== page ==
Mark’d the mingled sensations of friendship and love.
The season of pleasure has hurried away,
When through far-stretching ice a safe passage we found,
The led us again to the dark rolling sea,
And the signal was seen “on for Lancaster’s Sound.
The joys that we felt when we pass’d by the shore,
Where no footstep of man had e’er yet been imprest,
When rose in the distance no mountain-tops hoar,
As the sun of the evening bright gilded the west,
Full swiftly they fled—and that hour too is gone
When we gain’d the meridian assign’d as a bound,
To entitle our crews to their country’s first boon,
Hail’d by all as an omen the passage was found.
And past with our pleasures, are moments of pain;
Of anxious suspense, and of eager alarm—
Environ’d by ice, skill and ardour were vain
The swift moving mass of its force to disarm;
Tho’ dash’d on the beach, and our boats torn away,
No anchors could hold us, nor cable secure;
The dread and the peril expired with the day,
When none but high Heaven could our safety ensure.
Involved with the ages existent before
Is the year that has brought us thus far on our way
And gratitude calls us, our God to adore
For the oft-renew’d mercies its annals display;
The floomy meridian of darkness is past,
And ere long shall gay Spring and the herbage revive,
O’er the wide waste of ice shall re-echo the blast,
And the firm prison’d ocean its fetters shall rive.
Now dawns the New Year! But what mind can expose
The events that await us before it expires?
In the isles of the south to remember its close,
Or in regions of frost mourn our frustrate desires!
Yet Hope points the track that our vessels shall force
Till Pacific’s wide ocean around us we view;
Bright Hope shall expand as we follow our course,
And the dangers we meet but our courage renew.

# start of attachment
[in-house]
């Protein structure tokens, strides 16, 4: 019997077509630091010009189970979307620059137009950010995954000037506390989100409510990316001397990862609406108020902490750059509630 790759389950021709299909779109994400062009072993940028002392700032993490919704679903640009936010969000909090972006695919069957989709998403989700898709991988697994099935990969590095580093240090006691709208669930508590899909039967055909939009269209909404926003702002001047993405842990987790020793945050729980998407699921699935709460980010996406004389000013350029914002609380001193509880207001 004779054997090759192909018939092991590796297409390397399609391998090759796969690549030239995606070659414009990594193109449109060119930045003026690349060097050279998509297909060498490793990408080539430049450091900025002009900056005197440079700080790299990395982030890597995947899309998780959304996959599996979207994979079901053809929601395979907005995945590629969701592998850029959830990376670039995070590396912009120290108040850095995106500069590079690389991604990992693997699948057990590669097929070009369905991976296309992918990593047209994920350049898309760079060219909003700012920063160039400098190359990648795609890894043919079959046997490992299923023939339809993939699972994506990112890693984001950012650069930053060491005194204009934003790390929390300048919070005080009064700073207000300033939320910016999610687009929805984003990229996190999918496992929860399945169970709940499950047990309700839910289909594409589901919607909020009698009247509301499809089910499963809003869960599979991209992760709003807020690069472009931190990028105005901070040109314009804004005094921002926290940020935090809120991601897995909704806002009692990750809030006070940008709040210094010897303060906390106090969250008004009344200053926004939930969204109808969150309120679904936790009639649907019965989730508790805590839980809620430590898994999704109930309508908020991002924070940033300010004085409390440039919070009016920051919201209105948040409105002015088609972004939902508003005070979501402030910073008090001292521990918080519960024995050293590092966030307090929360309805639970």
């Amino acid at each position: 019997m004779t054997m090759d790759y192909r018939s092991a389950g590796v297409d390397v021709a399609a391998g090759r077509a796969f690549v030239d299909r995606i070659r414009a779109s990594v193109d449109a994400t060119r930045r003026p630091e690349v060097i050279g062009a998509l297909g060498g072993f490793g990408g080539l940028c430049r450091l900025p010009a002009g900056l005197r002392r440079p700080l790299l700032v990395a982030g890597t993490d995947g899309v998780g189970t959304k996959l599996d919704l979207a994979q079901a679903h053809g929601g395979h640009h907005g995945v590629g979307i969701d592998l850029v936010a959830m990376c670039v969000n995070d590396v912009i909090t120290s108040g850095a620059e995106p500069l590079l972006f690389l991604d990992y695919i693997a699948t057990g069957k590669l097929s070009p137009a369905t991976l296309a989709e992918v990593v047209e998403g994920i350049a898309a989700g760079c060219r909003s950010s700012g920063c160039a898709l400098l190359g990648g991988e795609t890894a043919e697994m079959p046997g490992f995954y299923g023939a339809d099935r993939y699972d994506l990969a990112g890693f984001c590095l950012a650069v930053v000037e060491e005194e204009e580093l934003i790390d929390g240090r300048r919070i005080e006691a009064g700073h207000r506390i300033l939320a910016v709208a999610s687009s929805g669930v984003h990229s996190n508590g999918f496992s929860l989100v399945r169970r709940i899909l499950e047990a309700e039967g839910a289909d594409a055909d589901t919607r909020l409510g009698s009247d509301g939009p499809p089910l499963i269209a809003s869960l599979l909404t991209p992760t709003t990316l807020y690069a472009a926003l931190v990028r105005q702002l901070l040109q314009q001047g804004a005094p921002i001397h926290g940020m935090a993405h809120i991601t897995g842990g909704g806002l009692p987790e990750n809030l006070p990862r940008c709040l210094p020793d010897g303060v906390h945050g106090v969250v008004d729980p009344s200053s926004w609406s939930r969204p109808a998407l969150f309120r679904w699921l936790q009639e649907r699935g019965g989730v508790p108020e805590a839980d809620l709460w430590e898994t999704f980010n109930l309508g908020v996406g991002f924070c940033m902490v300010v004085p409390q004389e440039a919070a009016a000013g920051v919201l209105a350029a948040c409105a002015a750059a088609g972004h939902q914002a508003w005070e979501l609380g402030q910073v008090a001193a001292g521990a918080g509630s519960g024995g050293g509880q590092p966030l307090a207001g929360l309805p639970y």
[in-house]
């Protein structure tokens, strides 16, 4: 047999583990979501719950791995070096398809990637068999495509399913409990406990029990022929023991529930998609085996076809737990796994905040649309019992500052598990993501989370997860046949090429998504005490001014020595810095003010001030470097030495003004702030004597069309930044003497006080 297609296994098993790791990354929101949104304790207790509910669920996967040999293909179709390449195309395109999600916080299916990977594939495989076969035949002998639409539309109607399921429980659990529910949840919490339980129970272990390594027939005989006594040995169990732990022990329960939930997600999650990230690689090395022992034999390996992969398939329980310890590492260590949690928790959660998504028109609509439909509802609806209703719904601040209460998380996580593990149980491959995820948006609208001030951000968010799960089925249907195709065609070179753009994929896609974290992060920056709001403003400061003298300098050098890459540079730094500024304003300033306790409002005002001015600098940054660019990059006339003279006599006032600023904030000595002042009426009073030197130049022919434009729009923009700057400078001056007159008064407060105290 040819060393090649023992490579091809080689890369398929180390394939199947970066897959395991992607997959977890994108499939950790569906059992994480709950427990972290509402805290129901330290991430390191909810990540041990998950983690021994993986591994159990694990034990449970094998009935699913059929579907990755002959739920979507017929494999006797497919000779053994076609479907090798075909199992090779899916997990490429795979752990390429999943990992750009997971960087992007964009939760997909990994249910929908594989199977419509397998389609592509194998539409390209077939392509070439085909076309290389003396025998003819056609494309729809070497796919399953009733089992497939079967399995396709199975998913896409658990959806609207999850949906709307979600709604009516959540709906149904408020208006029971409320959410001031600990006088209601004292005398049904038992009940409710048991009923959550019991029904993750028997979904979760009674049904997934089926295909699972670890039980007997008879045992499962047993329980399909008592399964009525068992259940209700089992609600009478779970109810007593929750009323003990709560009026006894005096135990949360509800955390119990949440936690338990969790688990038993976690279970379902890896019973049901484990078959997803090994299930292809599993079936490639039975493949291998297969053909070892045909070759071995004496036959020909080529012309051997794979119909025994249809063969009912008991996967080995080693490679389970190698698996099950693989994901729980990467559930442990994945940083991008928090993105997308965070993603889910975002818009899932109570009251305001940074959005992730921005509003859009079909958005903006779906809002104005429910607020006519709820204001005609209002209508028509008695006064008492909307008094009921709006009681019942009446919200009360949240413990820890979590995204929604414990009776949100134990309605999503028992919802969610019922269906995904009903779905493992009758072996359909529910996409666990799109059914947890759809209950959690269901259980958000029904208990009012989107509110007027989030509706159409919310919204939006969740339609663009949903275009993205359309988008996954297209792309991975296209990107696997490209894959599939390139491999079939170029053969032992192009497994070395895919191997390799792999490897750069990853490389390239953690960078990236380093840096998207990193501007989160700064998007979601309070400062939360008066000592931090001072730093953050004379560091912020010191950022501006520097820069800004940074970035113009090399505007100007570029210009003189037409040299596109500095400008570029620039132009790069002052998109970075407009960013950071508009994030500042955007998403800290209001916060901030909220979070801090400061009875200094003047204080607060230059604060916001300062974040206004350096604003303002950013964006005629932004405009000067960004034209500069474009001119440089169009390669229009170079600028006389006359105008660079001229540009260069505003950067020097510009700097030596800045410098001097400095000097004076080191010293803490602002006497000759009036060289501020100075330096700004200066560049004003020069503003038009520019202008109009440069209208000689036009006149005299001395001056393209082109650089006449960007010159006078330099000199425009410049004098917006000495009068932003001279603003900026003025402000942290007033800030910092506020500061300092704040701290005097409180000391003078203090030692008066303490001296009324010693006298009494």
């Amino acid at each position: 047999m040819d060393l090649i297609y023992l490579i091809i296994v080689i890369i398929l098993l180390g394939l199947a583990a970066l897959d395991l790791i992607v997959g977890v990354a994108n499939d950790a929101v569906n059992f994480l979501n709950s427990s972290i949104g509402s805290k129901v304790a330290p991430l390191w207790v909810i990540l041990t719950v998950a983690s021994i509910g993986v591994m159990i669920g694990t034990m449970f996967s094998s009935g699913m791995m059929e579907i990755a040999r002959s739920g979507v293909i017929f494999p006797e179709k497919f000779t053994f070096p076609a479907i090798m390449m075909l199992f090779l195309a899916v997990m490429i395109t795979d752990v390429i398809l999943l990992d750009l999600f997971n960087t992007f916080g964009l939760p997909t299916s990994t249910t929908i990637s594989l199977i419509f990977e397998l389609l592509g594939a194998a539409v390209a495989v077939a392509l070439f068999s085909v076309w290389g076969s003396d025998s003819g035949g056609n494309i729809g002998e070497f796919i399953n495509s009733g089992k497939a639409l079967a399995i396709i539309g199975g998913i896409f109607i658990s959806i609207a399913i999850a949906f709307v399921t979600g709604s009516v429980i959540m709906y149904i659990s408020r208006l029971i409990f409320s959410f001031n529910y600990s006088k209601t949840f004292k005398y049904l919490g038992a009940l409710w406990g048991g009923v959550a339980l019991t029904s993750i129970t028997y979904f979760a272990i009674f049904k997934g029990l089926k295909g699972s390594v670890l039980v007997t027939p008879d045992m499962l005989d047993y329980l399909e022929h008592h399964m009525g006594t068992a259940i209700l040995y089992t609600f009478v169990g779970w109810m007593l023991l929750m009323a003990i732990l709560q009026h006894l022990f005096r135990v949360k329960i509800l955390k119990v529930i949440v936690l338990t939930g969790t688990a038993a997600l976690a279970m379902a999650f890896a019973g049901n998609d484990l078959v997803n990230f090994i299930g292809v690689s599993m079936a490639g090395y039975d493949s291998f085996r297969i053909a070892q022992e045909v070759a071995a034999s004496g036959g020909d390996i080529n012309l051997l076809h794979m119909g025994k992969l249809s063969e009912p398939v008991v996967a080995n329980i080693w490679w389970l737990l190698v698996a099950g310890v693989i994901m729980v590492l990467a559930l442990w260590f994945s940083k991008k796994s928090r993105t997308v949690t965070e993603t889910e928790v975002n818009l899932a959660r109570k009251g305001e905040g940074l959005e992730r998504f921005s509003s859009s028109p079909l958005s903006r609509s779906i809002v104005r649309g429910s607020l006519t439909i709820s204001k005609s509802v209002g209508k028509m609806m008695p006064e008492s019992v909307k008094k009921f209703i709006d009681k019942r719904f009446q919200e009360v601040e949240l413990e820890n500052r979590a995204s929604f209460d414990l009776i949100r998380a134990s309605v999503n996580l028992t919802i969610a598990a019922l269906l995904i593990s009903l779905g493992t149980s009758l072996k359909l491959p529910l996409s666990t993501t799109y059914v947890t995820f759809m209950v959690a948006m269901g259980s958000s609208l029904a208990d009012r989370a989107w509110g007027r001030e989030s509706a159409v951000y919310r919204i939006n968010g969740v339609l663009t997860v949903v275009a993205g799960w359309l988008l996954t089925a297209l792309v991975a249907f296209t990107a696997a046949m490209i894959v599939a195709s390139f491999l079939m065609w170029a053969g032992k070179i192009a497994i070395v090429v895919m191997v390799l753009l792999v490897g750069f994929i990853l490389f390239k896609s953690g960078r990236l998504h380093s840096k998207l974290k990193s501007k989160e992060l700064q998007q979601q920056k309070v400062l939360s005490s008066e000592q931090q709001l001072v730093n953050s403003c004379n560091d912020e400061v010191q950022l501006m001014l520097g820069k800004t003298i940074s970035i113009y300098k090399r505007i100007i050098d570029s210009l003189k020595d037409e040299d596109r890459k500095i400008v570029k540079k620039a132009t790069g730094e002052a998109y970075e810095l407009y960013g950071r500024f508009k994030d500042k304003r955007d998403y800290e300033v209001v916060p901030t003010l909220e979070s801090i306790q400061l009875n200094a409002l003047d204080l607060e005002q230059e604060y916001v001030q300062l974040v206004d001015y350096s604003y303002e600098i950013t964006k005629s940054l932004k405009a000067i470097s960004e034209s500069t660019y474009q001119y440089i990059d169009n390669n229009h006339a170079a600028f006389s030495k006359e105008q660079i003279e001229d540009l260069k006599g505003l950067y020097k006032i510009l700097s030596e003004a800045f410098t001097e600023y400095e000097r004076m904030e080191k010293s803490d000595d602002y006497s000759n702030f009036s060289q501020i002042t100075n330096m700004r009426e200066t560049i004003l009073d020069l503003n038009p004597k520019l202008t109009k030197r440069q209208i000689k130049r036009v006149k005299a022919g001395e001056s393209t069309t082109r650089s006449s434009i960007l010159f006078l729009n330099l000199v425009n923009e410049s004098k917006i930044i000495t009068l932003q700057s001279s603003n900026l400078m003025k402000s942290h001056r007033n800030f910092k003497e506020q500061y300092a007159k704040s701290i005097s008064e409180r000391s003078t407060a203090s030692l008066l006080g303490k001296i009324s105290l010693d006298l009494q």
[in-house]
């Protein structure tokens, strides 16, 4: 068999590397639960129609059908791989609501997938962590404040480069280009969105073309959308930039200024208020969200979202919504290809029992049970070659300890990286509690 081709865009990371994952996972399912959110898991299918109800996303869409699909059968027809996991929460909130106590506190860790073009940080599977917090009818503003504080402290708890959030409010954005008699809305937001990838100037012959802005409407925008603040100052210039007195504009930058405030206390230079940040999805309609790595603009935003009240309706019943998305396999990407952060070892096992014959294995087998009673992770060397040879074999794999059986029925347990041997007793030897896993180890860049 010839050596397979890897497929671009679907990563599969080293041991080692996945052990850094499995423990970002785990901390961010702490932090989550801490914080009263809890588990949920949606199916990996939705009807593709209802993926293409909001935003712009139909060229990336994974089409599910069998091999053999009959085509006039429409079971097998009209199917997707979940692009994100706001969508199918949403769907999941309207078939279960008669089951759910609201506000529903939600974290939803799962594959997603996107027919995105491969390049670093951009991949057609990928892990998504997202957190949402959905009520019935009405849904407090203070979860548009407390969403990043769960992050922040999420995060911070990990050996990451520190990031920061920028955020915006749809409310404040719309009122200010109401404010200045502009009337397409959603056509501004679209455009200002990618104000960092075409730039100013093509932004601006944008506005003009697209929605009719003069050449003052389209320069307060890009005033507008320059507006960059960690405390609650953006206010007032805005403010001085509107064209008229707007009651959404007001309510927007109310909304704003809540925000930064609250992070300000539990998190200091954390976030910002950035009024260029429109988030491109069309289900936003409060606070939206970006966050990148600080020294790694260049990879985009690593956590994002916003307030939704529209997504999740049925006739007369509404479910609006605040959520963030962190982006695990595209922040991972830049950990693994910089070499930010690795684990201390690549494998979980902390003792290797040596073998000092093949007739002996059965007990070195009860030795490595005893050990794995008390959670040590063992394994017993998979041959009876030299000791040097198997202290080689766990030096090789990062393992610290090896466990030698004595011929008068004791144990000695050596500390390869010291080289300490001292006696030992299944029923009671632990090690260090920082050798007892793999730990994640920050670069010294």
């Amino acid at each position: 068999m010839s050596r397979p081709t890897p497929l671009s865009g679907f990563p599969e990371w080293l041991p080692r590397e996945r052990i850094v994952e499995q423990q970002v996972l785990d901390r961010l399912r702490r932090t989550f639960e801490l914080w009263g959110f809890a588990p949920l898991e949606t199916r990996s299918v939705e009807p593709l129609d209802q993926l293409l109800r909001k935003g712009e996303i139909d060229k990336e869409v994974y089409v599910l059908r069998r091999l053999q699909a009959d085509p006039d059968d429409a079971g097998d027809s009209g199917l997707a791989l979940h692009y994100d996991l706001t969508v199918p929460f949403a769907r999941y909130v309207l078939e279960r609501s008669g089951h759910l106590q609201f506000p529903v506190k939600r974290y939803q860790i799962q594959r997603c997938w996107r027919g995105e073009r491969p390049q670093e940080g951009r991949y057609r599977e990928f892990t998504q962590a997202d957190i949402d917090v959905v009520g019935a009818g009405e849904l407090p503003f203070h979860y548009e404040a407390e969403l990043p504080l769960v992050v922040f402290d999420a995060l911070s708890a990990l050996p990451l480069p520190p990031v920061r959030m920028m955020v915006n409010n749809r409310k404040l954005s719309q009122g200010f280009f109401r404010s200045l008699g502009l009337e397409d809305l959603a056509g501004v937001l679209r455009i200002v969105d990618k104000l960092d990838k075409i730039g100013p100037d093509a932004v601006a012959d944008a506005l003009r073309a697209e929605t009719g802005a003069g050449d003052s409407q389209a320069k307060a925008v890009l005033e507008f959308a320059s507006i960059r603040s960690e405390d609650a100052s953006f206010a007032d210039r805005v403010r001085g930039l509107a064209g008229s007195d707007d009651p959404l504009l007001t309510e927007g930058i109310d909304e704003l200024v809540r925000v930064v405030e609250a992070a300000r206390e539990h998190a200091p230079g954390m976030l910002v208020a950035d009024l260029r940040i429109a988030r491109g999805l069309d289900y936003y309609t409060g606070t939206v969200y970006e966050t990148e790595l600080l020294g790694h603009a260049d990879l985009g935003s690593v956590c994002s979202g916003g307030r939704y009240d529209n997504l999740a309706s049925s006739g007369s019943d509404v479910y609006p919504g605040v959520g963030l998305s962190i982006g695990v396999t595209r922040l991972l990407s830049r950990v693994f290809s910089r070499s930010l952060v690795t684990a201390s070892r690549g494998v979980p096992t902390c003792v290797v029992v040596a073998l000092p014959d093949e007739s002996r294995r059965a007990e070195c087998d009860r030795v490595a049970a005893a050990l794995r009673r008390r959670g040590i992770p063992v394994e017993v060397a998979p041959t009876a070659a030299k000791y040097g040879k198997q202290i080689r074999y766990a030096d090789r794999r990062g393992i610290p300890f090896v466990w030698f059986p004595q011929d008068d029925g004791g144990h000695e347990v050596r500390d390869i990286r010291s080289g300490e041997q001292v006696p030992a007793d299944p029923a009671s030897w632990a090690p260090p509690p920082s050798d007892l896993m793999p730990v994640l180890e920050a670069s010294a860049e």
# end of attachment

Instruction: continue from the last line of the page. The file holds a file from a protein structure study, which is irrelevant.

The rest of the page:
The friends we have left, at this season of mirth
Do their bosoms or pleasure or anguish sustain?
Do they deem us yet safe in these wilds of the earth,
Or whelm’d in the surges that whiten the main?
No longer they now can expect our return,
No longer they mark ev’ry change of the breeze;
But the thought of despair fond affection will spurn,
And confident rest on Almighty decrees!
With them we but share the proud hope of success,
And look forward with joy to the days yet to come;
When the heart overflowing, warm tears shall express
How sincere is the welcome that greets us at home;
Be happiness theirs while we severed remain!—
Be fortitude firm, and exertion, our own!
Till the shores of Old Albion once more we regain,
Once more to enjoy every bliss we have known.
 Our ships were the first that succeeded in effecting a passage to the westward, through the ice which occupies the middle of Baffin’s Bay in the early part of the summer.
 Telegraphic signal made by Hecla, after breaking through the first barrier of ice.
 The evening was beautifully clear when we sailed over the spot assigned to CROKER’s MOUNTAINS.
 The meridian of 110˚ west, which entitled us to the first reward of 5,000l.
posted by Lily
December 13, 2008
from Sir Sir William Edward Parry’s “Journal of a Voyage for the Discover of a North-West Passage from the Atlantic to the Pacific performed in the years 1819-20, in His Majesty’s Ships HECLA and GRIPER…”
A halo around the moon.
A column of light under the sun.
Refracted hummocks of ice.
A halo with parhelia, observed around the sun.
Parhelia situated outside the halo
posted by Lily
December 12, 2008
This is an excerpt from the forthcoming Green Lantern publication, The North Georgia Gazette.
by Lily Robert-Foley